6 Tips to help your Teenager Find their First Job

6 tips to help your teenager find a first job

We had a momentous occasion at our house yesterday. Our oldest son was hired for his first part-time job! He came home so excited and ready to take on the world. I’d like to say getting his first job was a simple and painless process but it wasn’t. His entry into the workforce was paved with hours of applications, many handshakes, a little frustration, and a few interviews. As with any new endeavor our children attempt, from taking their first steps to walking down the aisle, they will always need a little coaching.

Helping your teenager find their first job is a really exciting time! It also brought back a flood of memories and several funny “my first job” stories for my husband and I to share around the kitchen table. We had fun taking a trip down memory lane and found out we actually had several things to share on what to do and even a few do-not-ever do’s. It is definitely different being the parent coaching the child through the process. If your teenager will soon be looking for a position in the workforce, check out some things we did to prepare our teens.

How to help your Teenager Find their first Job

Volunteer the year before

First time job seekers won’t have a lot to offer in the way of a proven track record. A great way to build references and a beginner resume is to volunteer. When your child turns 15, or hopefully before, ask them what organizations are of interest to them and see if those locations have volunteer programs they can work with. Your local Chamber of Commerce should have a list of non-profits or be able to provide ideas for many community organizations looking for volunteers. Some may require a parent volunteer with them but it really is a great way for your teen to build up experiencing working and interacting in a professional way before their first paid job.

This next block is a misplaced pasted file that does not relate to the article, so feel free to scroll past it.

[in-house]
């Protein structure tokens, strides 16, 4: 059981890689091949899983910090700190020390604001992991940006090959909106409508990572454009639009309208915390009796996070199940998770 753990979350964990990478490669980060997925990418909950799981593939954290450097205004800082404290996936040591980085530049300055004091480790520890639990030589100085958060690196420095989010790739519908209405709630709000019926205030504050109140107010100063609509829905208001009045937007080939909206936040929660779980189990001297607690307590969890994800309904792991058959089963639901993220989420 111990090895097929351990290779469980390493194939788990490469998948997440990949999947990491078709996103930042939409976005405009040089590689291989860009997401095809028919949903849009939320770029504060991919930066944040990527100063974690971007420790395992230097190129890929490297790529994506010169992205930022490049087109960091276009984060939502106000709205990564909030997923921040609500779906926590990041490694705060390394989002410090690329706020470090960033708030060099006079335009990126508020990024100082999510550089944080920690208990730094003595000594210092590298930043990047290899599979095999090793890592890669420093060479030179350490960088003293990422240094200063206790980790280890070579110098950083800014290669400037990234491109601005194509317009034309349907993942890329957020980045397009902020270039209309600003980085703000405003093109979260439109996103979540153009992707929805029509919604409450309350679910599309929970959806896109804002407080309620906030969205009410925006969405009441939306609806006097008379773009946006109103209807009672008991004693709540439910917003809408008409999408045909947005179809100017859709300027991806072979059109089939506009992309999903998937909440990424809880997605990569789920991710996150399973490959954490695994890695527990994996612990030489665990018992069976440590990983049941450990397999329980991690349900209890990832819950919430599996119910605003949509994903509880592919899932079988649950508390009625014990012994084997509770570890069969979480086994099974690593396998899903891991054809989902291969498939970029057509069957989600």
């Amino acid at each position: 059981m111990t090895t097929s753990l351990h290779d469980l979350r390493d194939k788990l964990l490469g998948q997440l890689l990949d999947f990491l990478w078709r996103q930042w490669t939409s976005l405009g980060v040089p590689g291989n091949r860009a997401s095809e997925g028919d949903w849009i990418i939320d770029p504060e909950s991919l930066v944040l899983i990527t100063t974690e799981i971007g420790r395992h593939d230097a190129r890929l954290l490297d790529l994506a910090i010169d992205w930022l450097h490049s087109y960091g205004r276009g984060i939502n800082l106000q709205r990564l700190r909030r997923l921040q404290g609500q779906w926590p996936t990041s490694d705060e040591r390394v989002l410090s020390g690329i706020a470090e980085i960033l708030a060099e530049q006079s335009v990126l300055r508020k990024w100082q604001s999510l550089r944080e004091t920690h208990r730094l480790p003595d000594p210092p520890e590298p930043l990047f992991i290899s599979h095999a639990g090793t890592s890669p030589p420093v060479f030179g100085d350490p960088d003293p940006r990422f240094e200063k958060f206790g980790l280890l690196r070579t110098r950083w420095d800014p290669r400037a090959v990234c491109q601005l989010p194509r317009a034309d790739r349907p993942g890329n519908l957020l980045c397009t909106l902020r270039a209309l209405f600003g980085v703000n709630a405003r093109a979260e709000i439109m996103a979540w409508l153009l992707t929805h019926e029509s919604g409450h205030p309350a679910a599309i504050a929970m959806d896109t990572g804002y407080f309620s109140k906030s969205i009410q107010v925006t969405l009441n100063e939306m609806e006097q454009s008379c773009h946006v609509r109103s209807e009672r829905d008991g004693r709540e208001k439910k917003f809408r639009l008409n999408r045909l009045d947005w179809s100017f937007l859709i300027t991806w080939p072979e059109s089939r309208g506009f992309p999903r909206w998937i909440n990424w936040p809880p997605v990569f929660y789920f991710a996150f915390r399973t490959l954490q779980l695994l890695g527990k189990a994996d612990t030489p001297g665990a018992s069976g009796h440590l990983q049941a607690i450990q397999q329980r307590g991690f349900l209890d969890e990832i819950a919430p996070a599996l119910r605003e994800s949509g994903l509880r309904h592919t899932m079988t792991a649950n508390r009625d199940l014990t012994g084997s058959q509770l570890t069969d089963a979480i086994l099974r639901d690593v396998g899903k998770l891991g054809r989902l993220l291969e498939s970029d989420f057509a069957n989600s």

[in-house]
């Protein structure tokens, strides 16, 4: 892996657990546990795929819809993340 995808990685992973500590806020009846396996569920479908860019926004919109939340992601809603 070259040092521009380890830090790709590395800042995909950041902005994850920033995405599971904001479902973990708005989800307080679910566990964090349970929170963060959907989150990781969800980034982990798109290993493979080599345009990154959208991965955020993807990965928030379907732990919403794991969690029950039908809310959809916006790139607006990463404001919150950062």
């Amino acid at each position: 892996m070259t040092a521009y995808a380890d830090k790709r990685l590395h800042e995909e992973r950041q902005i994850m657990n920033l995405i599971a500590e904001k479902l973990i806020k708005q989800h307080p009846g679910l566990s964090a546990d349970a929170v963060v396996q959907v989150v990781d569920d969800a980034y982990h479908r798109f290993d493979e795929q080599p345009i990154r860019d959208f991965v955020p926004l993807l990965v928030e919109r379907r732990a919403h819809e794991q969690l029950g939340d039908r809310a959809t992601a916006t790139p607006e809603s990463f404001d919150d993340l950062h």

Prepare them for rejection

Almost no one gets every job they apply for every time. To avoid your teen getting discouraged easily, have them apply several places and prepare them with a response in case a location they were hoping to work isn’t hiring. Something like “Thank you for your time. I’ll leave a copy of my resume and contact information if you are needing someone in the future” coupled with a good handshake will teach good business social skills.

How to complete an Application

Most applications are simple forms but to a teen who doesn’t have experience with them, they can seem foreign. Print off one or two applications for them to fill out at home just for practice. Most locations will allow them to take the application and return it later but we had a few places that asked our son to fill them out on the spot.  Make sure your son/daughter is prepared with some key information to help them complete the application on their own. Some information for them to keep handy:

  • Proof of age, such as a birth certificate or driver’s license
  • Social Security #
  • Address and contact information of school
  • Address and contact information for previous jobs, internships, and volunteer service
  • Names, addresses, and contact information of one to three references

Offer “fashion advice”

I know, I know. Most teens DO NOT want fashion advice from their parents but in this instance you have a little bit of credibility. No one expects your teen to apply in a business suit for their first job but you are laying a foundation for future jobs.  Being well-groomed, having a neat appearance, and a fresh haircut appeal to most any employer.

Tips for the Interview

  • Dress nicely.
  • Arrive early.
  • Remember to turn your cell phone OFF.
  • Stand up straight.
  • Greet people with a smile and a firm handshake.
  • Maintain good eye contact.
  • Speak clearly.
  • Don’t use  “um,” “like,” and “yeah.”
  • Be sure to discuss salary  when the job offer is extended.
  • Say thank you and shake hands at the end of the interview.

Follow up

If your son/daughter hasn’t heard anything in a weeks time, suggest they make a phone call to the hiring manager to follow-up.  Following up will show their sincere interest in the company and can often make a significant difference in landing the job.

A first job is something you never forget. What was your first job? 

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